How to Use and Create Django Signals

How to Use and Create Django Signals

Django Signals helps to allow decoupled applications to get notified when actions or events occur. We can think of Django Signals as triggers. Django Signals are useful when we need to invoke a piece of code at certain events. The benefit of these signals is at the model level where we need to write action once.

Django provides many built-in signals dispatchers like – pre_save, post_save, pre_delete, post_delete, m2m_changed, request_started and request_finished.

Let’s say you want to check an email id before entering it in the model, but there are several places in your codebase that this model can be created or updated. You can do that thing using Signals, by just attaching some code that will be executed every time with the model’s save method.

Video Tutorial of Django Signals

When to use Django Signals?

You can use Django Signals when you want to run a specific code before or after the event on the model/database. For example when you update user then it should also update the profile model instance using the post_save method.

Simple Django Signal Example

# models.py

from django.db import models
from django.db.models import signals
from django.dispatch import receiver  

class Product(models.Model):
    name = models.CharField(max_length=16)
    description = models.CharField(max_length=32, blank=True)  

@receiver(signals.post_save, sender=Product) 
def create_product(sender, instance, created, **kwargs):
    print("Save method is called")

So in the above example, when save method of Product model is called the post_save signal notification is invoked. Instead of print in create_product method, you can write logic and code.

Now we will take pre_save method example by add default description if it is not added-

# models.py

from django.db import models
from django.db.models import signals
from django.dispatch import receiver 

class Product(models.Model):
    name = models.CharField(max_length=16)
    description = models.CharField(max_length=32, blank=True) 

@receiver(signals.pre_save, sender=Product)
def check_product_description(sender, instance, **kwargs):
    if not instance.description:
        instance.description = 'This is Default Description' 

Note – We are using pre_save signal with receiver decorator in the above example.

Where should signal handlers live in a Django project?

We can put our signals in the Models module. But for signals we need to import some other modules which may have side-effects. So, it is a good idea to avoid putting it inside the models module or in the application root module.

Django Community recommends creating a separate file for signals and put it in an app confile file. See how I do it in bellow code.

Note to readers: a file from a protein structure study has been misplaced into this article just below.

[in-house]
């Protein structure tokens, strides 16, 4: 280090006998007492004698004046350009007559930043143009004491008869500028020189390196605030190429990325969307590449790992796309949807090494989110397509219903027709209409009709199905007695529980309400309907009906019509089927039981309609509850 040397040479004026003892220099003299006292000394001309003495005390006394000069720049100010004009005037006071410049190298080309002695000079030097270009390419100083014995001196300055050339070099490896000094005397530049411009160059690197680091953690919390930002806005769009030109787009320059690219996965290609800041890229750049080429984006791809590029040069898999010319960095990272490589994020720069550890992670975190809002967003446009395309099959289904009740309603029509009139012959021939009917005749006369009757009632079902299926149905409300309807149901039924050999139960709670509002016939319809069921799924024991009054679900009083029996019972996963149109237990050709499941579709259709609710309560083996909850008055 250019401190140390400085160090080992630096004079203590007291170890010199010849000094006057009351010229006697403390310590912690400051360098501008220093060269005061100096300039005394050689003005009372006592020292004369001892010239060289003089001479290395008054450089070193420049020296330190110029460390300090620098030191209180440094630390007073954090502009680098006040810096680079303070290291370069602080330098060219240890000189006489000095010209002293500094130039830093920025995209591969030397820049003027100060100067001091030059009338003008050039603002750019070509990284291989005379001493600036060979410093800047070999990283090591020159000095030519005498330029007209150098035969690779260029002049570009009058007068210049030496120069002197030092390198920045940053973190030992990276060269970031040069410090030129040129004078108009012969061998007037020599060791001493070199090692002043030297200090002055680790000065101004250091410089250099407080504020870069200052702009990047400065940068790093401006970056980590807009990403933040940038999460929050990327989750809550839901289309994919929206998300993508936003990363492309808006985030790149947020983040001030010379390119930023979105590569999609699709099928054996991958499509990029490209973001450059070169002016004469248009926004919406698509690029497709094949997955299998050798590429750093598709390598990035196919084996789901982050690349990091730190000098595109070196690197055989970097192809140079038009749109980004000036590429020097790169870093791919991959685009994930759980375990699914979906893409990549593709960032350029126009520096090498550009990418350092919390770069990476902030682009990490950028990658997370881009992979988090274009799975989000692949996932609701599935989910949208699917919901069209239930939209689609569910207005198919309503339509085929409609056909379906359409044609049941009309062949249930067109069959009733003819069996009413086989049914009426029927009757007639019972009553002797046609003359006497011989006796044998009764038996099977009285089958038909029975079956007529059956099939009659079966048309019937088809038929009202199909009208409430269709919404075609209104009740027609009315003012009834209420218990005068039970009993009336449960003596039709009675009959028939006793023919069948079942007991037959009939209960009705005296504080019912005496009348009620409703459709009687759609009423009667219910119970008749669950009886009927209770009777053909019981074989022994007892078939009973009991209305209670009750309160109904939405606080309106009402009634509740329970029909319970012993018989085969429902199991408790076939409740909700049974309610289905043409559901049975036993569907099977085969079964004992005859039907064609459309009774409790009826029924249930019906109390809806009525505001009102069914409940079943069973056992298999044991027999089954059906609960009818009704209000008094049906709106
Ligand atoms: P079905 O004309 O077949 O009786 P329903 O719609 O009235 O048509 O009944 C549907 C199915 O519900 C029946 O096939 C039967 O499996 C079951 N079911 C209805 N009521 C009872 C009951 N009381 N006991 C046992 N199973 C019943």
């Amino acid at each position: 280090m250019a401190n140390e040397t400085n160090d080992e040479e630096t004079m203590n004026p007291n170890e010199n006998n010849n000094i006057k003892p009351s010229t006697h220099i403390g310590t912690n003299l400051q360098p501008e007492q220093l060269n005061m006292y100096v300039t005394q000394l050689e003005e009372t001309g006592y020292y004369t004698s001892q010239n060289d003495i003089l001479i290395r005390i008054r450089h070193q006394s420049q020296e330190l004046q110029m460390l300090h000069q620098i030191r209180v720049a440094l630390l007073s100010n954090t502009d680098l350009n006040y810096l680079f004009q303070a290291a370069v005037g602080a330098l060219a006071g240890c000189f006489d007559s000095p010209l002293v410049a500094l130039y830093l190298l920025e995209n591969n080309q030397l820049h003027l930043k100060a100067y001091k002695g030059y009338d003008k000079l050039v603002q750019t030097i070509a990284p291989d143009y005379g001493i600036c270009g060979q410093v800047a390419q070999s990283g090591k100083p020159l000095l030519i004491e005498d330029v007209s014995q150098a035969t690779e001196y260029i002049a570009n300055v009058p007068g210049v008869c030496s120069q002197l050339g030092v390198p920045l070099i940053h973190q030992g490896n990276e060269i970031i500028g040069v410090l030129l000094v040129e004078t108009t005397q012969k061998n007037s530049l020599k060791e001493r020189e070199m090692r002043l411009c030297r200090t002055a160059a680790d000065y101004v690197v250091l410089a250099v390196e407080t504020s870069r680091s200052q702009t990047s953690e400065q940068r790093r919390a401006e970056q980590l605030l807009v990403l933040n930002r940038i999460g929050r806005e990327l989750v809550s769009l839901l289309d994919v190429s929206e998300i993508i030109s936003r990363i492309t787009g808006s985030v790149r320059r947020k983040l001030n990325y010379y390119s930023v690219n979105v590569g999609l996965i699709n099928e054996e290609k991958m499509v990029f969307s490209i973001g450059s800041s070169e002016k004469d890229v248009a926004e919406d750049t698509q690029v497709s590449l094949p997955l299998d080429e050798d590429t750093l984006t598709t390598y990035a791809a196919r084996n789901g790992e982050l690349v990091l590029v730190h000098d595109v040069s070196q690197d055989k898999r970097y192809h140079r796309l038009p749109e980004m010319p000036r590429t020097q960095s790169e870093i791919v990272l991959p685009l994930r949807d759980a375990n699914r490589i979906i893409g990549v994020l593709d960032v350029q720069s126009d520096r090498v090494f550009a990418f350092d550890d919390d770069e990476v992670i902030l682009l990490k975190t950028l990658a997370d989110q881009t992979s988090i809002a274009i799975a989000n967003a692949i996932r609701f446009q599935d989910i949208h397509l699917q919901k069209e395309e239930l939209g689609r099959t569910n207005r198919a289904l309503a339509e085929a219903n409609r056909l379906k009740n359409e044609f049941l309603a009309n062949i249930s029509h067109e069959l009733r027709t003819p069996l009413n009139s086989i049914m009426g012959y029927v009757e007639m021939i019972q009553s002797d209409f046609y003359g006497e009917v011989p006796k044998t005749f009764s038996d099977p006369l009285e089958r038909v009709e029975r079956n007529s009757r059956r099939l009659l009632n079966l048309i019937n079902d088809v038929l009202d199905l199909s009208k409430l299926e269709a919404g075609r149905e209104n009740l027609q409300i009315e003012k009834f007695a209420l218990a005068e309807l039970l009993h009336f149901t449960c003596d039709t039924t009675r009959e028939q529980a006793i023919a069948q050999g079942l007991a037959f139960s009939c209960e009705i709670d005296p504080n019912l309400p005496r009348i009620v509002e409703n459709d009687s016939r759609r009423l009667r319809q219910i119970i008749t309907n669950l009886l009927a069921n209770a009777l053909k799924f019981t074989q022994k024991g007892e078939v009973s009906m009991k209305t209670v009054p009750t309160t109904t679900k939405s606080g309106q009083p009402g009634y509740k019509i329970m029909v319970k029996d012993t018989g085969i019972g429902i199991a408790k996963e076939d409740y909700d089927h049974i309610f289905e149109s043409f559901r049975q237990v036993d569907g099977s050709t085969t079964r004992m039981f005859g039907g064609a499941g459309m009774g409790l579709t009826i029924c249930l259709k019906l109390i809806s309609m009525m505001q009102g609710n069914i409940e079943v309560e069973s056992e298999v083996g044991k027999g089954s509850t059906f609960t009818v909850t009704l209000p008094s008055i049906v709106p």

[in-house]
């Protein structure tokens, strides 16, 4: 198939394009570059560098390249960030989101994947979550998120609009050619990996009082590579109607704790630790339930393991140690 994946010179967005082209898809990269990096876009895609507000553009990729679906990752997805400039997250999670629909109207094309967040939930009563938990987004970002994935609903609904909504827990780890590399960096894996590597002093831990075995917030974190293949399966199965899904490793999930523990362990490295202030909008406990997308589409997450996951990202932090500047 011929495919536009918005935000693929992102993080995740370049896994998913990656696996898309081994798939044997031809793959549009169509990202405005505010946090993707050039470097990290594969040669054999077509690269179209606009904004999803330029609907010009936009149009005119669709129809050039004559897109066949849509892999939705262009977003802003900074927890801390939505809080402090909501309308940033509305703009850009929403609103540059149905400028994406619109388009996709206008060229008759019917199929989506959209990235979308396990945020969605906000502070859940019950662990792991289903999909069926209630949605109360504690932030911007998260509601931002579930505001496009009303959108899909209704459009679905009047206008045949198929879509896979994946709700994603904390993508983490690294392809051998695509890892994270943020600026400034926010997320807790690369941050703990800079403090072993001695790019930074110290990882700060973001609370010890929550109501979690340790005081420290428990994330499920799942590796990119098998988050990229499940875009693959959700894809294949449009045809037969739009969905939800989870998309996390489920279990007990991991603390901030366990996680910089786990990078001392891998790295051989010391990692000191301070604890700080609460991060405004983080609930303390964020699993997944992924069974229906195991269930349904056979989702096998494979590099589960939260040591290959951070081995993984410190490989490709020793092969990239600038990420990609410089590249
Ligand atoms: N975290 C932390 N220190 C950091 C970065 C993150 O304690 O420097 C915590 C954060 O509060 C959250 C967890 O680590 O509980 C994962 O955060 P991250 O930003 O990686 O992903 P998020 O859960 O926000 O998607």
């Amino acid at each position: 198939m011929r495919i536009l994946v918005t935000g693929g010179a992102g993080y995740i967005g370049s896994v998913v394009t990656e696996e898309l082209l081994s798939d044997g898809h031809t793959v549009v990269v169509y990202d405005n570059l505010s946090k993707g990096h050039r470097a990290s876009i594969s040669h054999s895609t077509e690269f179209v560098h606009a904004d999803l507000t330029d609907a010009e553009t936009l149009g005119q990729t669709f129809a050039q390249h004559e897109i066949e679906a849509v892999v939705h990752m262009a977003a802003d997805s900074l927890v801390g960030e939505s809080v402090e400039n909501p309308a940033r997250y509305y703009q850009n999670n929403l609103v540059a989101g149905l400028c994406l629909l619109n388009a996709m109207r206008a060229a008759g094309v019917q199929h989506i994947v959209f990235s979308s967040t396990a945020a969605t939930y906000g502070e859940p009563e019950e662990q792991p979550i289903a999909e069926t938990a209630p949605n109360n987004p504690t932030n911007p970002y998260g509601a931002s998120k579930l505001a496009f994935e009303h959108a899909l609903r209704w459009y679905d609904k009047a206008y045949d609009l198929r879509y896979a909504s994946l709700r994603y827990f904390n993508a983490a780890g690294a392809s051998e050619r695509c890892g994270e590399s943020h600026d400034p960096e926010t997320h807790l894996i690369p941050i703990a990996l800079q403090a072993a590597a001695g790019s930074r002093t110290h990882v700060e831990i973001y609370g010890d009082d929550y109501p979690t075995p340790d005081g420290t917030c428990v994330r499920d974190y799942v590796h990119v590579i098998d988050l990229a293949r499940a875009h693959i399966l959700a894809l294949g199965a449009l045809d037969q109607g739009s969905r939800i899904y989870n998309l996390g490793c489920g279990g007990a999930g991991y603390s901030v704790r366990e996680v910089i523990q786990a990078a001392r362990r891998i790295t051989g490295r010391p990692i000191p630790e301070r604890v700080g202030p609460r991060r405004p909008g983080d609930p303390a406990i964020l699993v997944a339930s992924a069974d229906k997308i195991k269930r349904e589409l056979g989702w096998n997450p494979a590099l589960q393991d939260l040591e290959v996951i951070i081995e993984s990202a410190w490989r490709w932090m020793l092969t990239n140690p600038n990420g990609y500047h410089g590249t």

Note– I am considering my app named product which is registered in INSTALLED_APPS.

product/signals.py

from django.db.models import signals
from django.dispatch import receiver
from .models import Product

# pre_save method signal
@receiver(signals.pre_save, sender=Product)
def check_product_description(sender, instance, **kwargs):
    if not instance.description:
        instance.description = 'This is Default Description'
    
# post_save method
@receiver(signals.post_save, sender=Product) 
def create_product(sender, instance, created, **kwargs):
    print("Save method is called") 

product/apps.py

from django.apps import AppConfig

from django.utils.translation import ugettext_lazy as _

class ProductConfig(AppConfig):
    name = 'product'

    def ready(self):
        import product.signals  # noqa 

product/__init__.py

default_app_config = 'product.apps.ProductConfig' 

Django Built-In Signals

Django provide lots of built-in signals like model and request/response signals. You can also write your own signals. These signals are an instance of Django signal dispatcher.

Model Signals

django.db.models.signals.pre_save & django.db.models.signals.post_save

pre_save and post_save acts before and after a model’s save() method is called.

django.db.models.signals.pre_delete & django.db.models.signals.post_delete

pre_delete and post_delete acts before and after a model’s delete() method or queryset’s delete() method is called.

django.db.models.signals.m2m_changed

m2m_changed acts on ManyToManyField on a model is changed.

Request / Response Signals

django.core.signals.request_started & django.core.signals.request_finished

Sent when Django starts or finishes an HTTP request.

Want to learn more about built-in Django signals – click here

You can also find this project code on GitHub

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